Aripiprazole for the Treatment and Prevention of Acute Manic and Mixed Episodes in Bipolar I Disorder in Children and Adolescents: A NICE Single Technology Appraisal
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- Uttley, L., Kearns, B., Ren, S. et al. PharmacoEconomics (2013) 31: 981. doi:10.1007/s40273-013-0091-0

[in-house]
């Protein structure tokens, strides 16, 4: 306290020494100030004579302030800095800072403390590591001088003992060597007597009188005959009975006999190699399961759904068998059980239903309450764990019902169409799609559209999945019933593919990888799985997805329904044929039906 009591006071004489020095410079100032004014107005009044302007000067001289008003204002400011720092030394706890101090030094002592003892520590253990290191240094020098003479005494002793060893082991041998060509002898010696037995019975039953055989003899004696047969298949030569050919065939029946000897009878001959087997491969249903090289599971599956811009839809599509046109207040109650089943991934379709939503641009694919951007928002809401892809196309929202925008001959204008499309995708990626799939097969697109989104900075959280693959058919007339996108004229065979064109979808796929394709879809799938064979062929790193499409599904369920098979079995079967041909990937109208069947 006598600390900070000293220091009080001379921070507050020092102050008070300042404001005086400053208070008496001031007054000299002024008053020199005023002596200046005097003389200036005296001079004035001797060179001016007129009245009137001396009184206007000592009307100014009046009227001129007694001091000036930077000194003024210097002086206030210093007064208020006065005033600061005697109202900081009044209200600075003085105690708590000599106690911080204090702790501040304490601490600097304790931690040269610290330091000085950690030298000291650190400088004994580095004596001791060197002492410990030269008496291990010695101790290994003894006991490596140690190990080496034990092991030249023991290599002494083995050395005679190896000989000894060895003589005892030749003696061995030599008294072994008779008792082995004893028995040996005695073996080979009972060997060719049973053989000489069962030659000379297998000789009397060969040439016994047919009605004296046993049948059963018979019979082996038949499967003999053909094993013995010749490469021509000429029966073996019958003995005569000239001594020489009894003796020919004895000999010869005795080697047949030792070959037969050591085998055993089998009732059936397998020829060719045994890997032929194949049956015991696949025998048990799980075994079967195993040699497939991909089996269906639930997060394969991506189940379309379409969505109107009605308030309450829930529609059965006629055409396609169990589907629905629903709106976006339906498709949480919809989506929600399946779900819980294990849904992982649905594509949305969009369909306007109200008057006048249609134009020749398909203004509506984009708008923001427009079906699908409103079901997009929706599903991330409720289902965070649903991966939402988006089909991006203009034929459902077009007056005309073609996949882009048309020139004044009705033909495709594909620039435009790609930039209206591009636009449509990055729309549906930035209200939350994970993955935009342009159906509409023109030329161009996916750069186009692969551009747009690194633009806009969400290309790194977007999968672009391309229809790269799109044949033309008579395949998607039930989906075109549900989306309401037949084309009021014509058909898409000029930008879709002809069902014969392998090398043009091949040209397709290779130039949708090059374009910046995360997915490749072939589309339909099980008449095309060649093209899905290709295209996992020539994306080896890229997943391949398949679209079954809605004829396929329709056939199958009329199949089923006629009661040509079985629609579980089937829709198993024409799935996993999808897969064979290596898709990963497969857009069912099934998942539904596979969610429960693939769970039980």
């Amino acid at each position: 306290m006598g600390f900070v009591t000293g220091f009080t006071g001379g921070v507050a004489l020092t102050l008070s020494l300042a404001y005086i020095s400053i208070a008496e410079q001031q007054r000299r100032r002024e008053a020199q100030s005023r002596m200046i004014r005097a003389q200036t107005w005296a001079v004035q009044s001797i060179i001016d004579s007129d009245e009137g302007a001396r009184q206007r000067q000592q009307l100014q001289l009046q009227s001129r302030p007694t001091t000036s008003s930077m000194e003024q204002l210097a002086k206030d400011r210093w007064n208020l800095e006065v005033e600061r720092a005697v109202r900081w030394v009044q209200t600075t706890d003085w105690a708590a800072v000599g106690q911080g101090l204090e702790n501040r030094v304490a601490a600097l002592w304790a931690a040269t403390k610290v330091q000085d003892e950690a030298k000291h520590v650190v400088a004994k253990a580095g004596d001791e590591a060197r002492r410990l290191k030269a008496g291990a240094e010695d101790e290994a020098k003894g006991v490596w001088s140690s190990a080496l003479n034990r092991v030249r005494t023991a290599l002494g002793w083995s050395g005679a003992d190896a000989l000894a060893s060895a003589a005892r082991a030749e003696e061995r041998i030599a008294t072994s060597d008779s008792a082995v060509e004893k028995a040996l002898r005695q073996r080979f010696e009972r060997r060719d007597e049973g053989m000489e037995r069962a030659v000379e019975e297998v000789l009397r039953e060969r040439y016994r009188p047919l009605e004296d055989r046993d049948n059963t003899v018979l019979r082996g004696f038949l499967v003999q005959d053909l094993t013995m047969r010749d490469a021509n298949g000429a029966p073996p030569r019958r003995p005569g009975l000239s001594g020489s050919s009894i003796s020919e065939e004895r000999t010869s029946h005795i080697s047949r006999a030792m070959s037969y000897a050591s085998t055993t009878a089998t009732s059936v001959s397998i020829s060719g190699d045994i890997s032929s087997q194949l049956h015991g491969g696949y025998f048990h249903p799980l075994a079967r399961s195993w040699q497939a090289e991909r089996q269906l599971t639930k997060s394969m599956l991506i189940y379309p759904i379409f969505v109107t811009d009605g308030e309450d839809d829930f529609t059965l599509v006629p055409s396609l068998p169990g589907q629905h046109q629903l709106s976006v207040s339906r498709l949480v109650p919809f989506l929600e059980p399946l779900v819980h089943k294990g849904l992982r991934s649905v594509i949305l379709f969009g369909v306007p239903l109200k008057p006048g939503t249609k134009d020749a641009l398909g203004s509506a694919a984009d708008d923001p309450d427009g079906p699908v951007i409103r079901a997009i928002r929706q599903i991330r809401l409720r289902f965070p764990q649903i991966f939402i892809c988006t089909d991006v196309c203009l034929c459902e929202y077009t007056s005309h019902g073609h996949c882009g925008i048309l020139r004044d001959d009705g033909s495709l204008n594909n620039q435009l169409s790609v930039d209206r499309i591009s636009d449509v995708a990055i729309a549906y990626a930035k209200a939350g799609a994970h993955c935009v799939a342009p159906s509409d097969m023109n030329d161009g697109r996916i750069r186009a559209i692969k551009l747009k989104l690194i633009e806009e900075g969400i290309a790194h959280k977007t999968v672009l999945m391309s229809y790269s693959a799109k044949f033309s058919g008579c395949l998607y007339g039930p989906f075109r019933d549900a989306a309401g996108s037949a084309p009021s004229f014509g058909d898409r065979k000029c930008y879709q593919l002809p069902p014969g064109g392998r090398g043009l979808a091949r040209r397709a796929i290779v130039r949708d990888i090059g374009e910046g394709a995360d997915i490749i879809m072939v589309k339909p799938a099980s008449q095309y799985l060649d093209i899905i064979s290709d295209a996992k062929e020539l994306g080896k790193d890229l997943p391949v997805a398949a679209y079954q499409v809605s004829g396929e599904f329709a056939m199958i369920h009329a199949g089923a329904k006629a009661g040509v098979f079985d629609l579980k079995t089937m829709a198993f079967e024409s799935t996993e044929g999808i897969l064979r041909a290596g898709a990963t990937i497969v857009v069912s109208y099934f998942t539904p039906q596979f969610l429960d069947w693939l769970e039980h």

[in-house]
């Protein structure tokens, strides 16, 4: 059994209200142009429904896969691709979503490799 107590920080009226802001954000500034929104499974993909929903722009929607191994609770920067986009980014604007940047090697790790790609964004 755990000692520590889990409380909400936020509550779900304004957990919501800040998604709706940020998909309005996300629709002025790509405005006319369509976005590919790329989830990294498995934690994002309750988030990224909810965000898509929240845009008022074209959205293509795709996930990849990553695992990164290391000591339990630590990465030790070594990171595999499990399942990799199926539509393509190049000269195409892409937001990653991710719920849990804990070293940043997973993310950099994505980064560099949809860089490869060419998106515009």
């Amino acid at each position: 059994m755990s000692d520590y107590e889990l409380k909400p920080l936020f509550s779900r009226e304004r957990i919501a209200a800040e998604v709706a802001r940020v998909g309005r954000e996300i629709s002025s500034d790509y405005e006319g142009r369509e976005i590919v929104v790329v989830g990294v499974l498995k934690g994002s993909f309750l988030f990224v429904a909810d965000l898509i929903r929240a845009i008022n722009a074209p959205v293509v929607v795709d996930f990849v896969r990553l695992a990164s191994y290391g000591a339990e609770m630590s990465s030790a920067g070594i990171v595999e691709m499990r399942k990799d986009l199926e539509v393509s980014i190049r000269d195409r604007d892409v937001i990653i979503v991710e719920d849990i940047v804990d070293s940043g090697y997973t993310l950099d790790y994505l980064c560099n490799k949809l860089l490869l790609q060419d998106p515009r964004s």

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As part of its single technology process, the National Institute for Health and Care Excellence (NICE) invited the manufacturers of aripiprazole (Otsuka Pharmaceutical Co. and Bristol Myers Squibb) to submit evidence of the clinical and cost effectiveness of aripiprazole for the treatment and prevention of acute manic and mixed episodes in bipolar I disorder in children and adolescents. The School of Health and Related Research Technology Appraisal Group at the University of Sheffield was commissioned to act as the independent Evidence Review Group (ERG). The ERG produced a critical review of the evidence for the clinical and cost effectiveness of the technology, based upon the manufacturers’ submission to NICE. The evidence, which was derived mainly from a double-blind, phase III, placebo-controlled trial of aripiprazole in patients aged 10–17 years, showed that aripiprazole performed significantly better than placebo in reducing mania according to the primary outcome measurement (the Young Mania Rating Scale at 4 weeks). Safety outcomes indicated that aripiprazole was significantly more likely to cause extrapyramidal symptoms and somnolence than placebo. The manufacturers also presented a network meta-analysis of aripiprazole versus other atypical antipsychotics commonly used to treat manic episodes (olanzapine, quetiapine and risperidone) to show that aripiprazole performed similarly to the comparator drugs in terms of efficacy and safety. Aripiprazole was demonstrated to perform better in safety outcomes of (1) less weight gain than olanzapine and quetiapine; and (2) less prolactin increase than olanzapine, quetiapine and risperidone. Results from the manufacturers’ economic evaluation showed that use of aripiprazole second-line dominated all of the other treatment strategies that were considered. However, there was considerable uncertainty in this result, and clinical advisors indicated that the actual treatment strategy employed in practice is likely to be dependent upon the patient’s characteristics. The ERG demonstrated that if this personalised medicine resulted in improved cost effectiveness for any of the other treatment strategies, then they had the potential to dominate use of aripiprazole second-line. In conclusion, whilst a strategy including aripiprazole appeared to be cost effective relative to a strategy without it, there was not robust enough evidence to recommend a specific place for aripiprazole within the treatment pathway.